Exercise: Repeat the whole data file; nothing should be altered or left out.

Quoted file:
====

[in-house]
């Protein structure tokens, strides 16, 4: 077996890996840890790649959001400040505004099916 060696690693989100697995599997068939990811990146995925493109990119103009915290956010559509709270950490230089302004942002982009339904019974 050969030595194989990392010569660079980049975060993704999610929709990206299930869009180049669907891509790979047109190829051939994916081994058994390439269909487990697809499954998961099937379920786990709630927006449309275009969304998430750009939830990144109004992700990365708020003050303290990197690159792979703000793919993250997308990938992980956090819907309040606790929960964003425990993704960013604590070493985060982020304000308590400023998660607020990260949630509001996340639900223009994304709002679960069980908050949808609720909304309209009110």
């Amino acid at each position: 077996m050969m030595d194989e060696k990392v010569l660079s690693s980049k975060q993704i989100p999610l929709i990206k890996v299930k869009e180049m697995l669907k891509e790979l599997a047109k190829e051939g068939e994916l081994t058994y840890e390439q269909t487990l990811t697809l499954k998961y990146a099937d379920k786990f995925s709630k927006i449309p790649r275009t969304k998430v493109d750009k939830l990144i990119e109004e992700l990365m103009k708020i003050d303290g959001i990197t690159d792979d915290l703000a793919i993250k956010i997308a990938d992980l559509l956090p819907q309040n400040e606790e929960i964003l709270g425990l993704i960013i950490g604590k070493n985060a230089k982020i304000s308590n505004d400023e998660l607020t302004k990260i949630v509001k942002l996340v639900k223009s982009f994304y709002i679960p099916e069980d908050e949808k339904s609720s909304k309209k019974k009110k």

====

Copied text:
[in-house]
């Protein structure tokens, strides 16, 4: 077996890996840890790649959001400040505004099916 060696690693989100697995599997068939990811990146995925493109990119103009915290956010559509709270950490230089302004942002982009339904019974 050969030595194989990392010569660079980049975060993704999610929709990206299930869009180049669907891509790979047109190829051939994916081994058994390439269909487990697809499954998961099937379920786990709630927006449309275009969304998430750009939830990144109004992700990365708020003050303290990197690159792979703000793919993250997308990938992980956090819907309040606790929960964003425990993704960013604590070493985060982020304000308590400023998660607020990260949630509001996340639900223009994304709002679960069980908050949808609720909304309209009110």
């Amino acid at each position: 077996m050969m030595d194989e060696k990392v010569l660079s690693s980049k975060q993704i989100p999610l929709i990206k890996v299930k869009e180049m697995l669907k891509e790979l599997a047109k190829e051939g068939e994916l081994t058994y840890e390439q269909t487990l990811t697809l499954k998961y990146a099937d379920k786990f995925s709630k927006i449309p790649r275009t969304k998430v493109d750009k939830l990144i990119e109004e992700l990365m103009k708020i003050d303290g959001i990197t690159d792979d915290l703000a793919i993250k956010i997308a990938d992980l559509l956090p819907q309040n400040e606790e929960i964003l709270g425990l993704i960013i950490g604590k070493n985060a230089k982020i304000s308590n505004d400023e998660l607020t302004k990260i949630v509001k942002l996340v639900k223009s982009f994304y709002i679960p099916e069980d908050e949808k339904s609720s909304k309209k019974k009110k």